The key note address was made by the ex-NSW Labor politician Col Markham who praised the project but lamented that since the 1987-1991 Royal Commission into Aboriginal Deaths in Custody, Australia has gone backwards:

Unfortunately, the headline indigenous guest, Tony Birch of Melbourne was unable to attend the function due to personal reasons. On the positive side, I was able to purchase his first collection of short stories SHADOWBOXING which I found difficult in the past.

Buy Dreaming Inside here to support our indigenous brothers in prison:

Wednesday, May 18, 2016

Charles Bukowski On Writing (Edited by Abel Debritto) London, Canongate, 2015 (216 pages).

The title of this recent Bukowski book is somewhat misleading because you would expect now that it is over twenty years since the American writer died to find a wider sampling of his work, including poetry, short stories, excerpts from his novels, letters and perhaps extensive interviews with John Martin and other publishers and friends. In this volume you only get the dregs of Bukowski’s letters not previously published, in particular, in Seamus Cooney’s excellent three volume collection of Selected Letters: Screams From the Balcony 1960-1970, Living On Luck 1960s-1970s and Reach For the Sun 1978-1994.

The editor of this collection, Abel Debritto, who has a PhD in Bukowski studies, mentions in his Afterwood that he searched through “some two thousand pages of unpublished correspondence to find Bukowski’s most insightful letters on writing.” Interestingly, Debritto structures his book of letters in the same way Cooney has in his trilogy. Chapters are recorded in the years the letters were written, followed by whom the letter is addressed to and the date. Minimal explanatory detail is also included if deemed relevant by the editor.

Debritto does uncover some good stuff, notably highly fascinating letters by Bukowski to Henry Miller, John Bennett and John Fante, A.D. Winans, John William Corrington and many others, but admittedly, Seamus Cooney has already published the cream of Bukowski’s letters, especially in Volume 1: Screams From the Balcony. A quick glance reveals that Debritto also printed parts of letters not previously culled by Cooney, including Bukowski's letter to John William Corrington (1 May 1963) and to Steve Richmond (23 July 1965).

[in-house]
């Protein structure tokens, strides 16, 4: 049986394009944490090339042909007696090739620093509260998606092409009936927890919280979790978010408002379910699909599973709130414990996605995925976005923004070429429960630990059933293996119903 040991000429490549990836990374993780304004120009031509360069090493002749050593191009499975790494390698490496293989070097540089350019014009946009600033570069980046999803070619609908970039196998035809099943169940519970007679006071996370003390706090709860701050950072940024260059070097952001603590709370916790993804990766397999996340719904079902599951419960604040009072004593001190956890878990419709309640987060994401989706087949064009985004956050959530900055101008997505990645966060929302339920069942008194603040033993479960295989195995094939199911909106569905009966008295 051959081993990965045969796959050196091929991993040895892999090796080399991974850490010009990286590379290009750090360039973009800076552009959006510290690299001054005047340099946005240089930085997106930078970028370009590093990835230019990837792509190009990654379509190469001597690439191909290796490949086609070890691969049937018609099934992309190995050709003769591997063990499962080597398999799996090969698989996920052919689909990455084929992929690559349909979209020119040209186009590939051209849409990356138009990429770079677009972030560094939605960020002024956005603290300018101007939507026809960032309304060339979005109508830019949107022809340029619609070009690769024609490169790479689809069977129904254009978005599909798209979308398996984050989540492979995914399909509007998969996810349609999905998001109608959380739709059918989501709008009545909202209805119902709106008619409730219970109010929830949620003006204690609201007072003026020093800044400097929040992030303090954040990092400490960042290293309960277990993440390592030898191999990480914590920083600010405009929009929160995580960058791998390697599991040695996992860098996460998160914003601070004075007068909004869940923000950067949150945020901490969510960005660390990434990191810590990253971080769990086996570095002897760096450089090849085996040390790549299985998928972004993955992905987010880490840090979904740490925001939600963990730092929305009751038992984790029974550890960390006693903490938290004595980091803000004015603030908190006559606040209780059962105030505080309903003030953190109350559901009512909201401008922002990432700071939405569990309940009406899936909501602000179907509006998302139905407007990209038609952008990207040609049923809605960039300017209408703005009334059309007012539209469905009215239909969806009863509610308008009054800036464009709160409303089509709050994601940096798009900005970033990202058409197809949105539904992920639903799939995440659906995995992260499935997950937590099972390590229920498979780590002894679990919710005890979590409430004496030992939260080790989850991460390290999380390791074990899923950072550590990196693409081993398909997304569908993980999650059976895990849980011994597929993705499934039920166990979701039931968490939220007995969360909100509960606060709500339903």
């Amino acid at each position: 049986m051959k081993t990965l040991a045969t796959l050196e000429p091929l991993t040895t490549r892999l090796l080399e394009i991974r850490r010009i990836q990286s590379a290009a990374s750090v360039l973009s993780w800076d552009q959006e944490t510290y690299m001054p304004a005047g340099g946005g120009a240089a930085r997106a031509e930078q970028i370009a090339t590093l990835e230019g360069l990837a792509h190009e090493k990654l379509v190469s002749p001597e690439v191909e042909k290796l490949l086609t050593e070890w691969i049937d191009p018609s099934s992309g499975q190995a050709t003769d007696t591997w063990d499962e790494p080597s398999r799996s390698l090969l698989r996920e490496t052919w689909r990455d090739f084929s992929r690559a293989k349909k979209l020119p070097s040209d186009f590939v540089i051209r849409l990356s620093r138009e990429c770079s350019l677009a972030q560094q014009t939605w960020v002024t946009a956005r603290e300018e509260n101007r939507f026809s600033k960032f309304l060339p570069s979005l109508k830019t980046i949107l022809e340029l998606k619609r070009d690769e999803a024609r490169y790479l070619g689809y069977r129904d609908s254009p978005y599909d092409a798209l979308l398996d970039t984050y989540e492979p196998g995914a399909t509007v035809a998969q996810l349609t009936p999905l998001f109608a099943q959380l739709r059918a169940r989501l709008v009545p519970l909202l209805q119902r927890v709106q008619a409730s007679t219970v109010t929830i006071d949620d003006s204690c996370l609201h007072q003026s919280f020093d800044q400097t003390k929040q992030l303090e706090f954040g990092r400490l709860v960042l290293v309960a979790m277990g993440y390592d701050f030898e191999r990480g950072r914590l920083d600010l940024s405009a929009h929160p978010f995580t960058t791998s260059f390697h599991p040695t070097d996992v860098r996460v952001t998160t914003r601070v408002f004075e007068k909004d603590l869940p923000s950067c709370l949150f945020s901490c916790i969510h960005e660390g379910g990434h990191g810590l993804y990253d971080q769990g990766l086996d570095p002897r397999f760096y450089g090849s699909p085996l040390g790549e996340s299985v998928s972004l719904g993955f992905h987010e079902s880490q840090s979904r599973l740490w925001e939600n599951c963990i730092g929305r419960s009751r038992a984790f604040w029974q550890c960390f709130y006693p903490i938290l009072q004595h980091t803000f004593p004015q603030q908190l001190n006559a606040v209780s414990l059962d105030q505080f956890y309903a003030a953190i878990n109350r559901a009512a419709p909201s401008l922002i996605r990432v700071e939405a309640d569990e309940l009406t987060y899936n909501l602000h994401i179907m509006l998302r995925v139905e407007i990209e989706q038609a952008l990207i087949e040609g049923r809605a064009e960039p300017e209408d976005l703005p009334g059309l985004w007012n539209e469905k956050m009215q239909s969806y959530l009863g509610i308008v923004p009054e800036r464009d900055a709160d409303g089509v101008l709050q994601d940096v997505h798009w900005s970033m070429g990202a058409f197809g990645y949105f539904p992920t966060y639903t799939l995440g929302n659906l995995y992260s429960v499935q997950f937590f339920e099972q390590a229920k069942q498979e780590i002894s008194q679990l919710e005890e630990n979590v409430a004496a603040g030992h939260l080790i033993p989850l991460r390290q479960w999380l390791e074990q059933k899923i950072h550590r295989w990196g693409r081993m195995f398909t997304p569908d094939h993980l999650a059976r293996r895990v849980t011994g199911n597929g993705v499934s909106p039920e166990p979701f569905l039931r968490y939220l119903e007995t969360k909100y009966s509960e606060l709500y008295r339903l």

The title of the book Charles Bukowski On Writing is used very liberally by Debritto and the letters cover a diversity of topics related to the notion of writing. They include Bukowski’s discussion of his methods of his writing, his role as an artist, censorship, his disdain for writers and teachers of poetry, his view of fame, his solid defence of his often perceived sexist writing, his explanation of his non-political stance and dozens of other insights and rants into his craft and of writers and writing in general.

On Writing provides a goldmine of quotes by the master on a shitpile of topics. If you are a Bukowski novice, stay clear of this book. You are far better off starting with his poetry and short stories, especially if written before his death in 1994.

Monday, May 16, 2016

Worst Australian Tattoo?

Speaking of tattoos, I reckon John Kenney's above would certainly rate up there amongst the most debauched I have seen. Notice how his eye lids are closed? Ironically, John never considered inflicting his body to the stinging tongues of tattoo needles until he had given up the booze and drugs.

Find his humbling story here:'s-life-of-domestic-violence,-crime-and-homelessness/7349284

Also remarkable, is Kylie Garth's eyeball inking tale. She had hers done by the Melbourne artist Luna Cobra three years ago. She was recently surprised that the NSW had legalised the practice.

Find the ABC article here:

By the way support ABC News. It is free and impartial: